The Dutch Period Museum, Colombo

It is on Prince Street in Pettah, the marketplace in what was once the Fort area, and is no more princely, being daily overrun by plebeians for decades now.

I had taken the hotel car, and we went slowly, slower than walking, seeing colored balloons, dress pieces for men at 200-rupees-each piled on the street side, electrical appliances, telecom services endorsed by Katrina Kaif on a poster squeezed into a sidewall, carts selling little spheres of fried snacks and their crumbs aging to powder and paste in crevices between cover and shelf, tiny shops that none can enter selling bread and buns, dress shops, hand bags and clutch purses wide off from those they are meant to imitate, and crying "cheap" from every pore, backpacks, pipes and tubes and mirrors and Asian toilets and everything a man needs who is limited by a budget.

I was surprised at the Deepal's restraint with the horn. So different from home! And he was quiet, his voice soft when he answered my questions. They don't seem to raise their voices at all in Buddhist societies across Asia—so I wondered if here in Colombo they gave equal voice to their rage when they rioted during what some people call the Black July of 1983. But of course I wasn't doing right; I should've just shared the hope and optimism and happiness that is presently raging everywhere on the island.

The museum is a tall building which was the house of the Dutch Governor in the seventeenth century. It has eight columns symmetrical about the entrance, and wood-shuttered windows on each of two levels that break the plain white facade. The building is bereft of any ornamentation, and must have looked as plain then as now, but commanding, on account of the high columns. The story on the Dutch colonists that is displayed inside contrasts with the facade. They are described as given to pomp and protocol "to grotesque lengths." The lesser among them, the clerks and soldiers and sailors, are portrayed as drunken derelict men who were an embarrassment to their own superior compatriots. I was impressed by this portrayal because the museum is set up, and run with assistance from the Dutch, and so the description is a brave admission.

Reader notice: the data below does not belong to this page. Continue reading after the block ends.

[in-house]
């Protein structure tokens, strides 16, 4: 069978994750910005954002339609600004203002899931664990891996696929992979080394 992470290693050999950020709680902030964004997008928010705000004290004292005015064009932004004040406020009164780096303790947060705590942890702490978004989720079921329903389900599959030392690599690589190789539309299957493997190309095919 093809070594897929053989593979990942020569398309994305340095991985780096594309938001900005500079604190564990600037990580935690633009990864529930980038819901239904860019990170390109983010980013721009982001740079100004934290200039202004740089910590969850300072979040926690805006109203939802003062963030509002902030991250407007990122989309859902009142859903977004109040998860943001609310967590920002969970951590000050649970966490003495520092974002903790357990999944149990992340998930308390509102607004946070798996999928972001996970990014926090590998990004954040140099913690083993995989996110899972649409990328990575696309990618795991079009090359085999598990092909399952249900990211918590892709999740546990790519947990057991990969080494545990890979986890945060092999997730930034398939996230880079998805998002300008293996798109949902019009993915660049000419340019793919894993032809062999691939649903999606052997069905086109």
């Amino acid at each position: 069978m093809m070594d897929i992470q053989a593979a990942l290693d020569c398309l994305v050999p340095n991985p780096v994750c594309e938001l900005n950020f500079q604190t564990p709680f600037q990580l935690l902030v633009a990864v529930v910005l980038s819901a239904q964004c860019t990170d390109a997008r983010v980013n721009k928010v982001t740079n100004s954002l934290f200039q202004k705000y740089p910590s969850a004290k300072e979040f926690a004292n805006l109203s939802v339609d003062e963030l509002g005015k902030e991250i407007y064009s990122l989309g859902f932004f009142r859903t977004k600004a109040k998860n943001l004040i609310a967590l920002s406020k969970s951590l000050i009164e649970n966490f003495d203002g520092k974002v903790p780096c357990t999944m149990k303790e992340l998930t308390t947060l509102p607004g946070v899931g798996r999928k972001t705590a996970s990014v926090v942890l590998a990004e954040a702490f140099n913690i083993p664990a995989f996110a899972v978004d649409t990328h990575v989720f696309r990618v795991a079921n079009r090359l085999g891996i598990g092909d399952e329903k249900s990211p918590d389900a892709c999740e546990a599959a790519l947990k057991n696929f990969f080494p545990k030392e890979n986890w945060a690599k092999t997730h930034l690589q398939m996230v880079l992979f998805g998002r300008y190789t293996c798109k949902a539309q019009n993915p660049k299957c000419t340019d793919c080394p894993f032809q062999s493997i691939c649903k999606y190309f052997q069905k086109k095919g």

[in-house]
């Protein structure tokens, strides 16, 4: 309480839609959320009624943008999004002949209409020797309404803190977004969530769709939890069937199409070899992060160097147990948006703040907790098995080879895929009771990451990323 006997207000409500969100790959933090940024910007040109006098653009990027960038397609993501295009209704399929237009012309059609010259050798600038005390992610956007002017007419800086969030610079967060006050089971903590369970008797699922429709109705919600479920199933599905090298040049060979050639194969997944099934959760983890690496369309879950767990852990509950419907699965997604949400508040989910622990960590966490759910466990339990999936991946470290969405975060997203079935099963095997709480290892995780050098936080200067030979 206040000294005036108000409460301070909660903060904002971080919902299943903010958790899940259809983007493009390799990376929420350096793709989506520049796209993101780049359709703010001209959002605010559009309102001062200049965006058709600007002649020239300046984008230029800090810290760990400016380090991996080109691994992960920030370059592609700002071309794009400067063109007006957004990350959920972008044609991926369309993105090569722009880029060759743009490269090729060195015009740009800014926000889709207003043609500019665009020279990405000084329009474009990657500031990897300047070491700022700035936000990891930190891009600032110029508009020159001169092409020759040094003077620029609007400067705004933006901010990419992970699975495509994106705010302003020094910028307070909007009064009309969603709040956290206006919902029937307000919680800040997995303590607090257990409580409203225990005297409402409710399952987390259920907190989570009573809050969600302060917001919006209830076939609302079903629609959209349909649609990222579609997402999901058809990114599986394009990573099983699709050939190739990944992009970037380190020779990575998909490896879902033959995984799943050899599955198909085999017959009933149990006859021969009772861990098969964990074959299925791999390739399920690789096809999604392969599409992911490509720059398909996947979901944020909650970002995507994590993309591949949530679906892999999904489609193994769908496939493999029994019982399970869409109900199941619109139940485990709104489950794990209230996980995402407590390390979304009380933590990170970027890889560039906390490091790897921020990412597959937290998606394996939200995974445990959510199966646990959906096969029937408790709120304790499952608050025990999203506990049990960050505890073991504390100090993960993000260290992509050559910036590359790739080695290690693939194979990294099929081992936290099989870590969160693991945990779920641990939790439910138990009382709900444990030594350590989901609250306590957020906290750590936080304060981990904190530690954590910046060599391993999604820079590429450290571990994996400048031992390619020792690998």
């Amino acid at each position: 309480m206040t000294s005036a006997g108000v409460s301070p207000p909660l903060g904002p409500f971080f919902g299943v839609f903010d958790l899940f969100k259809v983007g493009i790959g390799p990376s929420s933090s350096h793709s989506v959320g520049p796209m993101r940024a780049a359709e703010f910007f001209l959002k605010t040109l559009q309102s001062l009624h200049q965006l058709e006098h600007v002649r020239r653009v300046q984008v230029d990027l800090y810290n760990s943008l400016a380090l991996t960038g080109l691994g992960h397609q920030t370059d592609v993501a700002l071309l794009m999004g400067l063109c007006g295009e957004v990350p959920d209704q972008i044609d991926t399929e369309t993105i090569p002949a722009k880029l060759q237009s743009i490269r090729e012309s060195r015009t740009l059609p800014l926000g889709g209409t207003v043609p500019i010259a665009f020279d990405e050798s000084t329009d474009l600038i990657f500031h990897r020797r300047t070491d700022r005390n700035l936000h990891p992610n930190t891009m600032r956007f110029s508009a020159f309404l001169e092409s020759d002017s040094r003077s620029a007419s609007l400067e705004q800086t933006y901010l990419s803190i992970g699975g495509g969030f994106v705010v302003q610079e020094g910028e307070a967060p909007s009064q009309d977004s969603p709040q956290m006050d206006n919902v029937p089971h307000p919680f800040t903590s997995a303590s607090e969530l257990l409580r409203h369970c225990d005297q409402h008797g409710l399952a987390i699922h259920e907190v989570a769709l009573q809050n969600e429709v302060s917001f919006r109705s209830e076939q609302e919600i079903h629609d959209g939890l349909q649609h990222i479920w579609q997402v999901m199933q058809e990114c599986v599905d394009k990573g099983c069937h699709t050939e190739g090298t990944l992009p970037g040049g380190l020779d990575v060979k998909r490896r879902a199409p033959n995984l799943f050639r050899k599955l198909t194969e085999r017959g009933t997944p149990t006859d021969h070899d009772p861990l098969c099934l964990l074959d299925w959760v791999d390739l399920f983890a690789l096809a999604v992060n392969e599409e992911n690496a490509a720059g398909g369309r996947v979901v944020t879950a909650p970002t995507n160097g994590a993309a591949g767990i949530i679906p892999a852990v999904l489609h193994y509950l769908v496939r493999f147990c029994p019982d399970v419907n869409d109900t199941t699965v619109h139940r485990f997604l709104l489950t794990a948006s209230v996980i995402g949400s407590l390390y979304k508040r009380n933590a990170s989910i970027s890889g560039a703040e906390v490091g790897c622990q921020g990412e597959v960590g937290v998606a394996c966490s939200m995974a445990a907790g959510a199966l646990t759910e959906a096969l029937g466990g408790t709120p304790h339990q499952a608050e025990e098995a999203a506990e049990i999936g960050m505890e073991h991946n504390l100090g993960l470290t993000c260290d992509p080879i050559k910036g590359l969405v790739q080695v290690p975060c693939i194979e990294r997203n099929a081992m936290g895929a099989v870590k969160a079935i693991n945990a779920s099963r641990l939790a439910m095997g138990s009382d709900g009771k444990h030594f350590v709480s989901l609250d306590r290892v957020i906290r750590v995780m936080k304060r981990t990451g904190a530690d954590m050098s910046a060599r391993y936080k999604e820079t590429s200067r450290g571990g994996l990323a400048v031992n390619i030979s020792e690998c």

There are coins from the period, and one kind of them is hook shaped, bunches of hooks, which is how they must've been carried. Swords, guns, daggers and gunpowder and horns to hold gunpowder, they occupy a room. Almost all the other rooms are filled with period furniture: a sturdy jakwook cot with vaulted reapers on top; chairs and tall twisted candle holders in satinwood; calamander chairs and a regal palanquin; almiras worked out of suriyamara; a table with legs like antlers made from a single block of kumbuk; an ebony couch, many other chairs with netted seats to be placed in corners and to accompany settees and for writing tables; bureaus with many drawers. Alloyed chandeliers are scattered everywhere.

A guide had attached himself to me, in the meantime, and he was eager to reveal two things most of all: concealed receptacles and trays in bureaus and writing tables, and the white in various objects including a small tablet showing Adam and Eve in Eden. "Genuine ivory!"

My attention was drawn to the stuff they'd made with tortoise shell: combs, little boxes for storing little things, ornaments, holders for ornaments, and other such things made from material that must have been precious to the tortoise. I remembered Mauritius, where also the Dutch had riddled the tortoise, the giant tortoise, and sent some other species to rapid extinction.

I came away liking small museums: you can leave them better satisfied: with the feeling like when you've finished reading a book.

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